Some of the most promising technologies convert ordinary tap water into an effective cleaning solution using machines or dispensers that fill bottles, buckets and floor machines. Consultants agree that these technologies are best used for light to medium duty cleaning of surfaces, windows, floors and carpets.

Early in the development, many people referred to the technology as “chemical free.” But experts now agree that it should be more accurately referred to as engineered water because what is produced is ultimately a chemical.

“Water is a chemical, so the term ‘chemical free’ is misleading,” Ashkin explains. “Engineered water suggests that something’s been done to change the performance of the water — and it doesn’t disparage chemicals, which are a part of the green cleaning movement.”

Electrolyzed or oxidized water is water with a small amount of sodium chloride added to it and electricity conducted through it. The process creates a gentle, but potent antimicrobial solution.

“Not only can you use electrolyzed water as a general purpose cleaner, but you can use it to do windows, metal polishing and shining — and the beauty of it is it doesn’t leave streaks,” notes Elliott.

Aqueous ozone is another innovative technology that converts tap water into an effective cleaning solution. Nichols is a distributor of wall-mounted aqueous ozone dispensing systems, which have been well received by facility cleaning executives.

“The customer hooks it up to their water supply and then feeds the water through the system,” explains Ranae Hesselink, Nichols vice president of sustainability. “This creates ozone at a safe level with the cleaning properties needed to eliminate contaminants. You can then dispense it into spray bottles, mop buckets or into automatic scrubbers.”

Another technology that creates a highly purified form of water is reverse osmosis deionization (RO/DI). Deionized water is particularly suited for window cleaning because it eliminates streaking often associated with the use of unfiltered water and detergents.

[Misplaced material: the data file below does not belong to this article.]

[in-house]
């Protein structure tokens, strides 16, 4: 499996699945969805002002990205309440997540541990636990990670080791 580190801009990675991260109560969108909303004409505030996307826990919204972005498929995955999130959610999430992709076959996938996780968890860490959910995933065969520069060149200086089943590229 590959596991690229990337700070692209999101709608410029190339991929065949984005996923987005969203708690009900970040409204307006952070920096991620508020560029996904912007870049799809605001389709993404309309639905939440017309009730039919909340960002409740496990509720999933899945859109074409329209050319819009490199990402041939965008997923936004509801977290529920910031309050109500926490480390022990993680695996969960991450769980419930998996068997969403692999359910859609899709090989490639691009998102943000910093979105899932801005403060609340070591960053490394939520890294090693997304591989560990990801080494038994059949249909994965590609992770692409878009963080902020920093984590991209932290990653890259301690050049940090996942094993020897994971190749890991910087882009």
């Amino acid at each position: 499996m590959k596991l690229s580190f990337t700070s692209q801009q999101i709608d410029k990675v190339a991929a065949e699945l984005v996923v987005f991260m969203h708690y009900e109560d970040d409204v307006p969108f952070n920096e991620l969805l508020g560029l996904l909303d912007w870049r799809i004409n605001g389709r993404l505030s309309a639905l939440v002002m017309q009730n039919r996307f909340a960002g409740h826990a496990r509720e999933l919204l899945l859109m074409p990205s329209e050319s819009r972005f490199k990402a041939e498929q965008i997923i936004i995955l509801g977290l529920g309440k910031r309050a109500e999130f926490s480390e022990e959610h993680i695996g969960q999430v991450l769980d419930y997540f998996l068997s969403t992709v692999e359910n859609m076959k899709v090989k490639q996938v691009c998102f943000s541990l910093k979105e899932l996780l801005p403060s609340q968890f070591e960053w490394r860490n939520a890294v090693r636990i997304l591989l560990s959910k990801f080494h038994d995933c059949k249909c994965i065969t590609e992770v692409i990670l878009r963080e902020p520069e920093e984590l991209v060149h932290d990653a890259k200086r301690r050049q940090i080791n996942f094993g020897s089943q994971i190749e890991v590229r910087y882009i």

“If you’re a window cleaner using deionized water, you don’t have to deal with the chemicals, so there are environmental benefits,” notes Hesselink. “And, you can easily reach multiple stories from the ground with [water-fed] poles, so it has ergonomic benefits, as well.”

Steam cleaning and pressure washing are actually chemical-free options that rely exclusively on water. Steam is able to reach into areas that traditional chemicals can’t reach, such as the pores of carpet and wood, to loosen dirt and make it easier to remove. Pressure washing uses a high-pressure mechanical sprayer to remove loose paint, mold, mud and dirt from surfaces.

Although both methods are effective, some experts question whether or not these technologies are green.

“Steam and pressure are proven technologies that have been around a long time,” says Ashkin. “But we have to also consider energy and water consumption when considering a green program.”

For applications such as mold and mildew removal, steam or pressure washing may still be preferable to traditional chemicals such as chlorine beach, despite the fact that they use more energy and water.

If excessive water use is a concern, other chemical-free options, such as a liquid application of titanium dioxide, can be used to replace pressure washing for building exteriors, according to Elliott.

“Titanium dioxide repels dust, so the ultraviolet light hits it, charges it, and dust — being a different charge — is repelled by it and won’t adhere to the surface,” he explains. “The rain then washes away the dirt, reducing the frequency of window or surface cleaning.”

Of course, no discussion of water technology is complete without the mention of microfiber, one of the most widely accepted methods of cleaning.

“We marry these technologies with microfiber, so microfiber becomes a partner in that strategy,” says Elliott. “They work well without the application of any chemicals by trapping particulates. Once the microfiber cloth is full, it can be laundered or shaken outdoors.”

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Fitting Engineered Water Into Cleaning Programs
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